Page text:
By: Cynthia Ayala
❝Druid Atticus O’Sullivan hasn’t stayed alive for more than two millennia without a fair bit of Celtic cunning. So when vengeful thunder gods come Norse by Southwest looking for payback, Atticus, with a little help from the Navajo trickster god Coyote, lets them think that they’ve chopped up his body in the Arizona desert.
But the mischievous Coyote is not above a little sleight of paw, and Atticus soon finds that he’s been duped into battling bloodthirsty desert shapeshifters called skinwalkers. Just when the Druid thinks he’s got a handle on all the duplicity, betrayal comes from an unlikely source. If Atticus survives this time, he vows he won’t be fooled again. Famous last words.❞
Synopsis provided by Goodreads
Tricked is the fourth novel in the Iron Druid Chronicles published on April 24, 2012 by Random House Publishing Group. The novel itself rife with humor as it builds the story of the last druid and his apprentice as they dive under the radar and try to escape the notice of the numerous gods who want Atticus dead. That, of course, is easier said than done as a certain coyote has lured and tricked Atticus into doing his dirty work.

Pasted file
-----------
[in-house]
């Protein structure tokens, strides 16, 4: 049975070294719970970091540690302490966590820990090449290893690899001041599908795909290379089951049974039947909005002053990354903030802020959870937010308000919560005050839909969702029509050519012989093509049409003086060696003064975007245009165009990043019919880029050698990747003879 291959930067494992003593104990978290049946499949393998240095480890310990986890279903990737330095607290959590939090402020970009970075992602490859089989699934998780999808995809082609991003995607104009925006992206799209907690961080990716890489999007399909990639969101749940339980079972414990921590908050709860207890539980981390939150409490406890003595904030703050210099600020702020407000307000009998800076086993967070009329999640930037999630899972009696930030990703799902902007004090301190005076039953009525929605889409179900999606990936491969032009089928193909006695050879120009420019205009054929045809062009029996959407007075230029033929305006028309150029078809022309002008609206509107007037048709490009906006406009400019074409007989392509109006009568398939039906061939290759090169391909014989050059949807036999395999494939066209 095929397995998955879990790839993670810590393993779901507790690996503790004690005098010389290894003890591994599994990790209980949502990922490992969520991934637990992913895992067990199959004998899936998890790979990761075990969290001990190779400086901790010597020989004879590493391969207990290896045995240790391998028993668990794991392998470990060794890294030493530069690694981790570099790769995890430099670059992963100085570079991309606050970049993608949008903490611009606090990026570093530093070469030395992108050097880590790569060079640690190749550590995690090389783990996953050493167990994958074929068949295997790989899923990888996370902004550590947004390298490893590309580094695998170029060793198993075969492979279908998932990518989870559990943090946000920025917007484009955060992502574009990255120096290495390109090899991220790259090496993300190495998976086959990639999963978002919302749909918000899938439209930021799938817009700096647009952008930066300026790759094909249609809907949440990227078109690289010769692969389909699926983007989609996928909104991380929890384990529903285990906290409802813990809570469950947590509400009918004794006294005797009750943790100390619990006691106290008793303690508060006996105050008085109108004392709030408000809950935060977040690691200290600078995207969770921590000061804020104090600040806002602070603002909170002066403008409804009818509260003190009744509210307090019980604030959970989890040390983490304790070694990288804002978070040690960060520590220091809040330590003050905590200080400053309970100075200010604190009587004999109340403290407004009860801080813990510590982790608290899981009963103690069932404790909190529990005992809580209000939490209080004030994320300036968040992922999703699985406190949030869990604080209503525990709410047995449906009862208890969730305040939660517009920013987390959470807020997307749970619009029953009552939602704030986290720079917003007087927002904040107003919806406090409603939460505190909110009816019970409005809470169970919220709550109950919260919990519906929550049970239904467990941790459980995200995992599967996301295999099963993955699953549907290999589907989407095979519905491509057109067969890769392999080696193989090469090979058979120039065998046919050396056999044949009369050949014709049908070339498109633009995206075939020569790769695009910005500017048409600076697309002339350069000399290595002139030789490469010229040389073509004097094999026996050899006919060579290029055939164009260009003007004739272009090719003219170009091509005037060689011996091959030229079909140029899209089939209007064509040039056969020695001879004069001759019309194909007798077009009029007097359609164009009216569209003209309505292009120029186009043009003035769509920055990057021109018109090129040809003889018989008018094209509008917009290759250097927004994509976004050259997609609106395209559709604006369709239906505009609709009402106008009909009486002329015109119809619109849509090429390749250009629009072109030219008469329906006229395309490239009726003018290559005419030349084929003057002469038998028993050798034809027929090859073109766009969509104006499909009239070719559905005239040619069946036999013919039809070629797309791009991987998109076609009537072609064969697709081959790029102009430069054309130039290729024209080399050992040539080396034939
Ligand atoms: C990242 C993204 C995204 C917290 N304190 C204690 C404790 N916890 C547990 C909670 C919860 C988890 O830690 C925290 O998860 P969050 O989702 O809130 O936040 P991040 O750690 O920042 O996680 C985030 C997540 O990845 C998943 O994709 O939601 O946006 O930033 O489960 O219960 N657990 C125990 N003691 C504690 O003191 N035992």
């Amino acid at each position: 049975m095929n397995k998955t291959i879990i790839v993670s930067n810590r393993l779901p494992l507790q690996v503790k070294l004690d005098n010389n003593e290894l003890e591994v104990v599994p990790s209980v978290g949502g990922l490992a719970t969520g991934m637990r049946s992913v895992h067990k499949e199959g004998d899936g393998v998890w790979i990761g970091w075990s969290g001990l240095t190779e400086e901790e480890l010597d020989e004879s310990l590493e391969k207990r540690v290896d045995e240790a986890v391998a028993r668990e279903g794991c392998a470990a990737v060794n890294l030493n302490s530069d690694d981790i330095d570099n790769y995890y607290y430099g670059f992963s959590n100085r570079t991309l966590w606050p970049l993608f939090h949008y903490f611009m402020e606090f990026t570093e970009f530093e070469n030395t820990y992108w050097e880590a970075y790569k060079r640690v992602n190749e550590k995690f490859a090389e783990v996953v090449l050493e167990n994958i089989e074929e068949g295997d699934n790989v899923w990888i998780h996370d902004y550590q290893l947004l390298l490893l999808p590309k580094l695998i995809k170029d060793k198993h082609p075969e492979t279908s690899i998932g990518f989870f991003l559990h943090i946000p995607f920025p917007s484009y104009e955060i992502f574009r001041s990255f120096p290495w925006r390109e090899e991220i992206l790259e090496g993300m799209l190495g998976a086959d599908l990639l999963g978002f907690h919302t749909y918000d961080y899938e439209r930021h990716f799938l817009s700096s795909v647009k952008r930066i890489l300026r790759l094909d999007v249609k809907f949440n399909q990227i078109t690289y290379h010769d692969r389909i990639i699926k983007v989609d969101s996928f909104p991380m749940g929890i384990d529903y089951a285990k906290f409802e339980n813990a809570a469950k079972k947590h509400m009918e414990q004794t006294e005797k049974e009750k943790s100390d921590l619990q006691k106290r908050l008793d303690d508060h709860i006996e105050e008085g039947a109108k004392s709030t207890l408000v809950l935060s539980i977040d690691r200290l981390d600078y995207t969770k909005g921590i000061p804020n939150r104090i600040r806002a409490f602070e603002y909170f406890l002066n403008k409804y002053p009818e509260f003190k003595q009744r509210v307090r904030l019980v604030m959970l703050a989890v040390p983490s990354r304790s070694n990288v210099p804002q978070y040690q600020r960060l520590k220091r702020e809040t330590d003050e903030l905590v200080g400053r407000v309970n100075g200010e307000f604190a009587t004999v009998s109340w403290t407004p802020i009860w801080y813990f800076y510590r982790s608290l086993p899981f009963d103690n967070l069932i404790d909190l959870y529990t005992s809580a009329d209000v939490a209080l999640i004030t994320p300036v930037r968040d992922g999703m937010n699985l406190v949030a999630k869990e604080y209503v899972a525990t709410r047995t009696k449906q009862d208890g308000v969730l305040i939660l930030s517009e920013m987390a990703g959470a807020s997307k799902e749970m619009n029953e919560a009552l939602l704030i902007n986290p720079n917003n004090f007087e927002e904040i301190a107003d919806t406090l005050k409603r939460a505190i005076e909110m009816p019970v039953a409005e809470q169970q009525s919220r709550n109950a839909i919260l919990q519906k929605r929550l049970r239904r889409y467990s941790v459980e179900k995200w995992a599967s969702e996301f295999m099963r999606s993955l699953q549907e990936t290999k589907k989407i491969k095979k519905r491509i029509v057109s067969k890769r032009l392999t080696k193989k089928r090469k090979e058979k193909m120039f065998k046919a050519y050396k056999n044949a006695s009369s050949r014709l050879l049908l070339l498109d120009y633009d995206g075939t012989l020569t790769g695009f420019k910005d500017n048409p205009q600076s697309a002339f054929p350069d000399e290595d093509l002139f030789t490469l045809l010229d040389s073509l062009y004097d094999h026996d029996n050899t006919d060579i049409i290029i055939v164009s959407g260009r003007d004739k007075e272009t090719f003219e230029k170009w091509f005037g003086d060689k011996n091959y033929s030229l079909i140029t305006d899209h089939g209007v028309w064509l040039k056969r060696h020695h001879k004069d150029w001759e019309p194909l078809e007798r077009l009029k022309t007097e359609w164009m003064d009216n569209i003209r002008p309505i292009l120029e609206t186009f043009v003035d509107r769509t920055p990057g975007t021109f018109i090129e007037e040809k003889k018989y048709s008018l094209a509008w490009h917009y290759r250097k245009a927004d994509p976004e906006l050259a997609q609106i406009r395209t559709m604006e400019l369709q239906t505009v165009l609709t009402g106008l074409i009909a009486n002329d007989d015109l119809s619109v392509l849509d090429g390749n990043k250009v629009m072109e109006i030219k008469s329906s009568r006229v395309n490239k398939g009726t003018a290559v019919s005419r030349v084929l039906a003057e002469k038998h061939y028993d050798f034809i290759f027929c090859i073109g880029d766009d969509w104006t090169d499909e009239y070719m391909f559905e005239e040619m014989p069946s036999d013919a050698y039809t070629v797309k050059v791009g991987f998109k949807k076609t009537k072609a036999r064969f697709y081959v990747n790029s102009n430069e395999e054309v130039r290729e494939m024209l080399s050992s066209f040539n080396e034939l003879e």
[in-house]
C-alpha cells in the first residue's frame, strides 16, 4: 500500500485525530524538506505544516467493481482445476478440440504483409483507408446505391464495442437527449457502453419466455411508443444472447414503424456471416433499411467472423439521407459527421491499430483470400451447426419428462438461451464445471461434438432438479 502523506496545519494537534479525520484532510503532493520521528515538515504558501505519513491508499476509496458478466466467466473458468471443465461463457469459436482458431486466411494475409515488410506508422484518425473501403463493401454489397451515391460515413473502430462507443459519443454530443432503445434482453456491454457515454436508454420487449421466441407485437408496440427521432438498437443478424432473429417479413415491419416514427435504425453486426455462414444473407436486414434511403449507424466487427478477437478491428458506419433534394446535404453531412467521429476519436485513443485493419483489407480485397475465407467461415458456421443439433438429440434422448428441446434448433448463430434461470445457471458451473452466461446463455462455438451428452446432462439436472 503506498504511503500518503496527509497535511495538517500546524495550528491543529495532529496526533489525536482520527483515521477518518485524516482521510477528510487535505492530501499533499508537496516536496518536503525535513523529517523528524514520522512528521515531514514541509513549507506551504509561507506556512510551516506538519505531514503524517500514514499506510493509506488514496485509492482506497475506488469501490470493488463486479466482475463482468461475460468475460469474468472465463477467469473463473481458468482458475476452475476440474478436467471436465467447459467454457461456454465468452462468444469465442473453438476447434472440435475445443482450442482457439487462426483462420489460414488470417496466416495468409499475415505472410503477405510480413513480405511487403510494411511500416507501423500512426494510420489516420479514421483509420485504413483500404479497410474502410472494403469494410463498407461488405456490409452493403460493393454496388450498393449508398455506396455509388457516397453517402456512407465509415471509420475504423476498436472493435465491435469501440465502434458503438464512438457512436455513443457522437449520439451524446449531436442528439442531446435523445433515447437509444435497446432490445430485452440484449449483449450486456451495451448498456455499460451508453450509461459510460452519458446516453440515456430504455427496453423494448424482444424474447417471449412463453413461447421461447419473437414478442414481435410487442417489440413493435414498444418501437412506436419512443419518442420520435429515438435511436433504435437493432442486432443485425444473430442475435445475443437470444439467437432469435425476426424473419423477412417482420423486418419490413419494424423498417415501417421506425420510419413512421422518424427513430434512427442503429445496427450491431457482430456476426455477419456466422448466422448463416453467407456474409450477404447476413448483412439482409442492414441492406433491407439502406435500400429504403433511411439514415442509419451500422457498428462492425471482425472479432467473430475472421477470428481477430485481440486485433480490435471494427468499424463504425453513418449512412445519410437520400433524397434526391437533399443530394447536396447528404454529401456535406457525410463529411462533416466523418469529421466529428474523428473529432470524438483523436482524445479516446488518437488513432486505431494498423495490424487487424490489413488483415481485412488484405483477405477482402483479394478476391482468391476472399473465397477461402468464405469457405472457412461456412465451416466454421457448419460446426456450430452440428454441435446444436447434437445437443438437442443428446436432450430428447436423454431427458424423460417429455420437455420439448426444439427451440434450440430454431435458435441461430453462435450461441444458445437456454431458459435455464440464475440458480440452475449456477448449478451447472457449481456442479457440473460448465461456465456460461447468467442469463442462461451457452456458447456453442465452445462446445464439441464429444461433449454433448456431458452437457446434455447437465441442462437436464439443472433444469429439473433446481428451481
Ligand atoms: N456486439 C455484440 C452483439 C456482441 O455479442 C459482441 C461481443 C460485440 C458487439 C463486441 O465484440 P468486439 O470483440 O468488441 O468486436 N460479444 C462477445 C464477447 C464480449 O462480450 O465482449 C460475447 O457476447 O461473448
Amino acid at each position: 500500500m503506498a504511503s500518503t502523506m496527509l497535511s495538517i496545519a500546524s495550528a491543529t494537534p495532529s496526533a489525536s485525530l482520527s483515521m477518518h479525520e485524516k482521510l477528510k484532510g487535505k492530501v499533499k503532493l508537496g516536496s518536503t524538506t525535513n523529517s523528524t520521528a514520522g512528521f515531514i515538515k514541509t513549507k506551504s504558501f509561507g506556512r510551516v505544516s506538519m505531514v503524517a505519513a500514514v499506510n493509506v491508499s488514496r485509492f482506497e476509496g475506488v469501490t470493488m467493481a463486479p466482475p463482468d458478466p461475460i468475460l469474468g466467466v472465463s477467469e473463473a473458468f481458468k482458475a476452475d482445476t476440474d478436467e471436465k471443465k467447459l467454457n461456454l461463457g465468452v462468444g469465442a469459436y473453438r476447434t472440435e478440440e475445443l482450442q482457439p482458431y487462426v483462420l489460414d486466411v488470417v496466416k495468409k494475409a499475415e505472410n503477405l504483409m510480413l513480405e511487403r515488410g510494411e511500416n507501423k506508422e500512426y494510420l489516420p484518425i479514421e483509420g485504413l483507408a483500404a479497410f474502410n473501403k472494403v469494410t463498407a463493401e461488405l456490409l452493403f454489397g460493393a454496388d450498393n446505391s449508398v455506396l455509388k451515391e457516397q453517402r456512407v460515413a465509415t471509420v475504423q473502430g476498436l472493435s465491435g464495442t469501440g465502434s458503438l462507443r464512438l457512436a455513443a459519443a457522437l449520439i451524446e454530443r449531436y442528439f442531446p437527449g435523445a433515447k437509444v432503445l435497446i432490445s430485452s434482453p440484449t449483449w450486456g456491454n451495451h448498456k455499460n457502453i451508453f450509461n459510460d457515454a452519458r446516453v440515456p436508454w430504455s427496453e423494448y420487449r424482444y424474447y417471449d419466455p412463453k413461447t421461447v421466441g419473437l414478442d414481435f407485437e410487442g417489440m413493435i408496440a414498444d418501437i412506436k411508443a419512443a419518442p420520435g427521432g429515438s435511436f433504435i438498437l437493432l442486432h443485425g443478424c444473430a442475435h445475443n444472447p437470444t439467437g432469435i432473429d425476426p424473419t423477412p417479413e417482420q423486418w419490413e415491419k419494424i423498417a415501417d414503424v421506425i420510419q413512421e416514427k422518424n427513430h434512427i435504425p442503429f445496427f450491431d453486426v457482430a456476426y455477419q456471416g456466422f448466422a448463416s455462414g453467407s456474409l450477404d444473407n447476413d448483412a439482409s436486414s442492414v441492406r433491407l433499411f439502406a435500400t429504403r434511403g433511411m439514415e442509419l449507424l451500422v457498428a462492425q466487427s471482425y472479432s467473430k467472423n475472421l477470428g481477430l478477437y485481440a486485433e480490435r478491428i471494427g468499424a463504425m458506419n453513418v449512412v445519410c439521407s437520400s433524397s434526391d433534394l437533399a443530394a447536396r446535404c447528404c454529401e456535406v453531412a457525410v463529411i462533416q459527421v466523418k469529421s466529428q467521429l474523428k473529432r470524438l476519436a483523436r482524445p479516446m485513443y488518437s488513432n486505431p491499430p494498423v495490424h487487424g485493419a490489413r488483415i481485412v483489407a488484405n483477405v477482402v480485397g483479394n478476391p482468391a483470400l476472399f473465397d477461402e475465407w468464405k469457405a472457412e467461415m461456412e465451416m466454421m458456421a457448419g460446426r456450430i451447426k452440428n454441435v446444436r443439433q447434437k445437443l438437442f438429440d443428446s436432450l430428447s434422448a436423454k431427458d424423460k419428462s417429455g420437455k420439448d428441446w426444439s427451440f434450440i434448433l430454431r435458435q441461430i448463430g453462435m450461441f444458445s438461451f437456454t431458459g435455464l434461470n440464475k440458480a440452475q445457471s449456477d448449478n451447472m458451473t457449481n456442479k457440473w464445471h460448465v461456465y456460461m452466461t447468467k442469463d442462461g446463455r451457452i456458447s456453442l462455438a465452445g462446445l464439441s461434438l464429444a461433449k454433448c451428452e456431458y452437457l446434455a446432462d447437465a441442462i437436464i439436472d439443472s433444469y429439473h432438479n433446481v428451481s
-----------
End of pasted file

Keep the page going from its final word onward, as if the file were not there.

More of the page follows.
Kevin Hearne takes a lighter step in his fourth novel in the iron druids chronicles, a much needed break from the seriousness that dampened his previous novel. While the serious note remains in this novel, the humor that makes Atticus a fun character that captivates readers’ returns in bounds. Hearne creates this easy to read novel with his fun characterization. Overall, it is the characterization that makes the novel shine; each character is not only given a great set of detail, but they are also given these down to earth personalities, building a strong dynamic between the characters.
With that being said, admittedly this novel does become a little tedious and more explanatory as it develops the scenes and the scene specifics that it doesn’t leave much room for the imagination and will, at times, make the reader somewhat sleepy. The novel takes these scenes and stretches them out to fill the pages, stripping away the charm of the scenes and dragging the jokes on turning them from funny to dull. As for the sadder and serious parts of the novel, while they build the story and build the characters, giving them the substance that they need to continue to grow.
This novel is by no means written badly, the only downside is that it’ is obvious that the author is stretching his ideas so that the story fills the pages. However, what’s most commendable about the novel is the research that Hearne has done for the novel in regards to the various mythologies and religions. Hearne pays such wonderful respect to the respective religions in this novel giving it a sense of worth. (★★★☆☆ | C+)